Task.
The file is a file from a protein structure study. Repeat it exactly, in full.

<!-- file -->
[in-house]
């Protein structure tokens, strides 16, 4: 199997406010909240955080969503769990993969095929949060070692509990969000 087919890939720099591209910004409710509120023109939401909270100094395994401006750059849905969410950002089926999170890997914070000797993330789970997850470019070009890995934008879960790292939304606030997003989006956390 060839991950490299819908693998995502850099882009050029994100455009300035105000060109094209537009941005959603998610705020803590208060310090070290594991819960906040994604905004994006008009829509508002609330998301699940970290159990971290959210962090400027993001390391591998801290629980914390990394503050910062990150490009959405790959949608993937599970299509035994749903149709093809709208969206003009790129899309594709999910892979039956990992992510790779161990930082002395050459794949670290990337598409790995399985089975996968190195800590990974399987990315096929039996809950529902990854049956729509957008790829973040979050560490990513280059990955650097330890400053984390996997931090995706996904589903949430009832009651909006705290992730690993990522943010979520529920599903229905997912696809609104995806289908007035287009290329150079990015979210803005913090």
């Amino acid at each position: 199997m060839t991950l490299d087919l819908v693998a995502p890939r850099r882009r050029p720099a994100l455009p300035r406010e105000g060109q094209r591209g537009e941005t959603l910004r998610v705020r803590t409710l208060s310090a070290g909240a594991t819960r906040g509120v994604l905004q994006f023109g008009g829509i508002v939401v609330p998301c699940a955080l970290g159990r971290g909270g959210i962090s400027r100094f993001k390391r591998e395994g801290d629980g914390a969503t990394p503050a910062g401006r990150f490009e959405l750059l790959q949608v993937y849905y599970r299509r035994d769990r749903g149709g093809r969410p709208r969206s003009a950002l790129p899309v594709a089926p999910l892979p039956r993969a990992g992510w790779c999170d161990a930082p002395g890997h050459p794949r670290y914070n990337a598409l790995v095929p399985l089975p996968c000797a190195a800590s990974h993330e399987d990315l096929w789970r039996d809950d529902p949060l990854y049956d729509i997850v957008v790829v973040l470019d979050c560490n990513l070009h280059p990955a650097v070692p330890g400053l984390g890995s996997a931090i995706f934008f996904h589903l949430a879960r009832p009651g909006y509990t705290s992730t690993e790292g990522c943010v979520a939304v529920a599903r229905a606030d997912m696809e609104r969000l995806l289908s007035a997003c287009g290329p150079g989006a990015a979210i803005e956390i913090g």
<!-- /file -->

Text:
[in-house]
């Protein structure tokens, strides 16, 4: 199997406010909240955080969503769990993969095929949060070692509990969000 087919890939720099591209910004409710509120023109939401909270100094395994401006750059849905969410950002089926999170890997914070000797993330789970997850470019070009890995934008879960790292939304606030997003989006956390 060839991950490299819908693998995502850099882009050029994100455009300035105000060109094209537009941005959603998610705020803590208060310090070290594991819960906040994604905004994006008009829509508002609330998301699940970290159990971290959210962090400027993001390391591998801290629980914390990394503050910062990150490009959405790959949608993937599970299509035994749903149709093809709208969206003009790129899309594709999910892979039956990992992510790779161990930082002395050459794949670290990337598409790995399985089975996968190195800590990974399987990315096929039996809950529902990854049956729509957008790829973040979050560490990513280059990955650097330890400053984390996997931090995706996904589903949430009832009651909006705290992730690993990522943010979520529920599903229905997912696809609104995806289908007035287009290329150079990015979210803005913090």
């Amino acid at each position: 199997m060839t991950l490299d087919l819908v693998a995502p890939r850099r882009r050029p720099a994100l455009p300035r406010e105000g060109q094209r591209g537009e941005t959603l910004r998610v705020r803590t409710l208060s310090a070290g909240a594991t819960r906040g509120v994604l905004q994006f023109g008009g829509i508002v939401v609330p998301c699940a955080l970290g159990r971290g909270g959210i962090s400027r100094f993001k390391r591998e395994g801290d629980g914390a969503t990394p503050a910062g401006r990150f490009e959405l750059l790959q949608v993937y849905y599970r299509r035994d769990r749903g149709g093809r969410p709208r969206s003009a950002l790129p899309v594709a089926p999910l892979p039956r993969a990992g992510w790779c999170d161990a930082p002395g890997h050459p794949r670290y914070n990337a598409l790995v095929p399985l089975p996968c000797a190195a800590s990974h993330e399987d990315l096929w789970r039996d809950d529902p949060l990854y049956d729509i997850v957008v790829v973040l470019d979050c560490n990513l070009h280059p990955a650097v070692p330890g400053l984390g890995s996997a931090i995706f934008f996904h589903l949430a879960r009832p009651g909006y509990t705290s992730t690993e790292g990522c943010v979520a939304v529920a599903r229905a606030d997912m696809e609104r969000l995806l289908s007035a997003c287009g290329p150079g989006a990015a979210i803005e956390i913090g």